The case of Khum MK Investments and Bie Joint Venture (Pty) Limited v Eskom Holdings Soc illustrates our courts’ reluctance to interfere with arbitration awards except in the limited circumstances set out in the Arbitration Act. The applicant must not only allege that the arbitrator’s decision was legally wrong. It must show that no reasonable arbitrator could have made the decision on the material before the tribunal. The effect of the judgment is to narrow the scope of section 33(1)(b) of the Arbitration Act.
Arbitration is the private determination, by agreement between the parties, of a dispute by an independent third party. South African legislation and case law has helped to foster South Africa as an arbitration-friendly jurisdiction, in which courts are loath to interfere with the decisions of arbitrators.
In January 2020 the Johannesburg High Court reaffirmed this position in Khum MK Investments and Bie Joint Venture (Pty) Limited v Eskom Holdings Soc.
The applicant brought review proceedings to set aside an arbitration award in which the arbitrator upheld the first respondent’s special plea of prescription. The court had to resolve the question whether, in terms of section 33(1)(b) of the Arbitration Act 1965 (which deals with the power of a court to deal with arbitration awards), the arbitrator committed an error of fact and law resulting in gross irregularities in the conduct of the proceedings and/or exceeded his powers. If so, the award would be set aside.
The court recognised that there are no residual common law grounds on which the court may review an arbitration award and the power of a court to review a consensual arbitration award is limited to the grounds listed in section 33(1) of the Arbitration Act.
The court also recognised that there are effectively two grounds of review under section 33(1)(b), either:
- The arbitrator has committed a gross irregularity in the conduct of the arbitration proceedings; or
- The arbitrator has exceeded their powers.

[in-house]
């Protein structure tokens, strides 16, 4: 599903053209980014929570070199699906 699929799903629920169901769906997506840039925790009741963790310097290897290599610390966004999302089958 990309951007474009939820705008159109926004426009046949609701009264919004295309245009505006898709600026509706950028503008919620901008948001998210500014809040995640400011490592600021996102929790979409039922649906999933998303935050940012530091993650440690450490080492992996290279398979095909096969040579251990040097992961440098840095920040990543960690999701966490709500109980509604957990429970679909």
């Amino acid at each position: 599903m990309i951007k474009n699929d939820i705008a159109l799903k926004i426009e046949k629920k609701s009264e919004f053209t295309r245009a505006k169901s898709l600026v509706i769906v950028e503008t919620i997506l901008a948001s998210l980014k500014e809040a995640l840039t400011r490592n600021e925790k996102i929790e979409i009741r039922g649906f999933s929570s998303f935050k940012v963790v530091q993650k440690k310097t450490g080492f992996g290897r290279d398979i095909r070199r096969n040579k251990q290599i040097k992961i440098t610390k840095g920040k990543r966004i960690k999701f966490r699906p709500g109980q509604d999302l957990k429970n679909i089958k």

In terms of the first ground of review , the court found on the facts that if an arbitrator commits a factual error which leads the arbitrator to a wrong conclusion, that alone is not sufficient to render an arbitral award reviewable. An arbitrator’s decision is not reviewable merely because it is wrong. The court went on to state explicitly that ‘an arbitrator is allowed to be wrong’. The court found that section 33(1)(b) will not apply in cases where an arbitrator has made a bona fide error of fact or law. Only where the mistake is so gross or manifest as to evidence misconduct, mala fides or partiality on the part of the arbitrator will the award be reviewable in terms of section 33(1)(b).
By way of illustration, in terms of the second ground of review under section 33(1)(b), the court pointed out that prior to the second arbitration, the parties had agreed on the issues to be determined by the arbitrator, which included the prescription point. By determining this point, the arbitrator acted within his mandate and did not exceed his powers. The applicant’s complaint lies with the result of the finding, rather than on the ground that the arbitrator exceeded his powers.
The court found that the applicant had not established any irregularities in the proceedings. The arbitrator’s determination that the claims had prescribed, invariably had the effect that those claims became excluded from the rest of the arbitration. This is the consequence of the nature of the legal question that the arbitrator was called upon to determine. It is not consequent upon the arbitrator’s conduct. The applicant’s attempt to attribute the exclusion of the claims to the conduct of the arbitrator is disingenuous. The court held that the application had therefore been brought on spurious grounds, which warranted a punitive costs order.
This case illustrates our courts’ reluctance to interfere with arbitration awards except in the limited circumstances set out in the Arbitration Act.
Parties entering into an arbitration agreement must be aware that the arbitration award will be final, except in limited circumstances. If parties want the option of appealing the award, such right of appeal must be set out in the arbitration agreement itself.